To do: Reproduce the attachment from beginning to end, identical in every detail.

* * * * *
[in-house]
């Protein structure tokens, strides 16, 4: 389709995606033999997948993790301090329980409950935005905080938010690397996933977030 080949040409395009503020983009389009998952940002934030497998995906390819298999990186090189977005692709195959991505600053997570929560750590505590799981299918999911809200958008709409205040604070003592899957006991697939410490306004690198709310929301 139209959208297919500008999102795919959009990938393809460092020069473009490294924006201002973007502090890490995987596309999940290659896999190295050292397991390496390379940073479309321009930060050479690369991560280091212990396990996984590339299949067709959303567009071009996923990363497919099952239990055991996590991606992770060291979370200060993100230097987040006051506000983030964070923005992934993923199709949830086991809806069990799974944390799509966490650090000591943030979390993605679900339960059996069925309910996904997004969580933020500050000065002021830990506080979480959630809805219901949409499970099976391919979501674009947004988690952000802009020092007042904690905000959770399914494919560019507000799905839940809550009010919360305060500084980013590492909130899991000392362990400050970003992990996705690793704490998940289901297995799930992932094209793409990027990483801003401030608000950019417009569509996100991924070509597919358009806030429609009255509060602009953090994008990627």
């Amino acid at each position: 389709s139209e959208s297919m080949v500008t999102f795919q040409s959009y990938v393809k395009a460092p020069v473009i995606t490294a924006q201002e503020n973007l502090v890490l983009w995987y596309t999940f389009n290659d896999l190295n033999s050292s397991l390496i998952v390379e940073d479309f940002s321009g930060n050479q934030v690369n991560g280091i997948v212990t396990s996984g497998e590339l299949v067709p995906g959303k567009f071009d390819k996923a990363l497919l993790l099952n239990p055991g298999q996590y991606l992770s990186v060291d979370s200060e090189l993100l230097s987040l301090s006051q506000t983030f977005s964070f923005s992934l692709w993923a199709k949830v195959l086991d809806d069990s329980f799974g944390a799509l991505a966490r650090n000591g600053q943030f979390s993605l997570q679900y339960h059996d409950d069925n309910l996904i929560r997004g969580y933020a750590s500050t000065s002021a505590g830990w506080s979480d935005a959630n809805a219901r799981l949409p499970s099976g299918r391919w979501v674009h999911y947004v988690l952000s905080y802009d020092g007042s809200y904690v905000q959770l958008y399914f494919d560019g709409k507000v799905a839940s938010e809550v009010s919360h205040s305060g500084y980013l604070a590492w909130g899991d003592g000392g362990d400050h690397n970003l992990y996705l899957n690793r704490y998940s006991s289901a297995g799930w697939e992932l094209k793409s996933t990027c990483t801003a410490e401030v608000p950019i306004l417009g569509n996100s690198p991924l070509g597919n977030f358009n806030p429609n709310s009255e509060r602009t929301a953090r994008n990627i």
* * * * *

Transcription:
[in-house]
């Protein structure tokens, strides 16, 4: 389709995606033999997948993790301090329980409950935005905080938010690397996933977030 080949040409395009503020983009389009998952940002934030497998995906390819298999990186090189977005692709195959991505600053997570929560750590505590799981299918999911809200958008709409205040604070003592899957006991697939410490306004690198709310929301 139209959208297919500008999102795919959009990938393809460092020069473009490294924006201002973007502090890490995987596309999940290659896999190295050292397991390496390379940073479309321009930060050479690369991560280091212990396990996984590339299949067709959303567009071009996923990363497919099952239990055991996590991606992770060291979370200060993100230097987040006051506000983030964070923005992934993923199709949830086991809806069990799974944390799509966490650090000591943030979390993605679900339960059996069925309910996904997004969580933020500050000065002021830990506080979480959630809805219901949409499970099976391919979501674009947004988690952000802009020092007042904690905000959770399914494919560019507000799905839940809550009010919360305060500084980013590492909130899991000392362990400050970003992990996705690793704490998940289901297995799930992932094209793409990027990483801003401030608000950019417009569509996100991924070509597919358009806030429609009255509060602009953090994008990627």
């Amino acid at each position: 389709s139209e959208s297919m080949v500008t999102f795919q040409s959009y990938v393809k395009a460092p020069v473009i995606t490294a924006q201002e503020n973007l502090v890490l983009w995987y596309t999940f389009n290659d896999l190295n033999s050292s397991l390496i998952v390379e940073d479309f940002s321009g930060n050479q934030v690369n991560g280091i997948v212990t396990s996984g497998e590339l299949v067709p995906g959303k567009f071009d390819k996923a990363l497919l993790l099952n239990p055991g298999q996590y991606l992770s990186v060291d979370s200060e090189l993100l230097s987040l301090s006051q506000t983030f977005s964070f923005s992934l692709w993923a199709k949830v195959l086991d809806d069990s329980f799974g944390a799509l991505a966490r650090n000591g600053q943030f979390s993605l997570q679900y339960h059996d409950d069925n309910l996904i929560r997004g969580y933020a750590s500050t000065s002021a505590g830990w506080s979480d935005a959630n809805a219901r799981l949409p499970s099976g299918r391919w979501v674009h999911y947004v988690l952000s905080y802009d020092g007042s809200y904690v905000q959770l958008y399914f494919d560019g709409k507000v799905a839940s938010e809550v009010s919360h205040s305060g500084y980013l604070a590492w909130g899991d003592g000392g362990d400050h690397n970003l992990y996705l899957n690793r704490y998940s006991s289901a297995g799930w697939e992932l094209k793409s996933t990027c990483t801003a410490e401030v608000p950019i306004l417009g569509n996100s690198p991924l070509g597919n977030f358009n806030p429609n709310s009255e509060r602009t929301a953090r994008n990627i």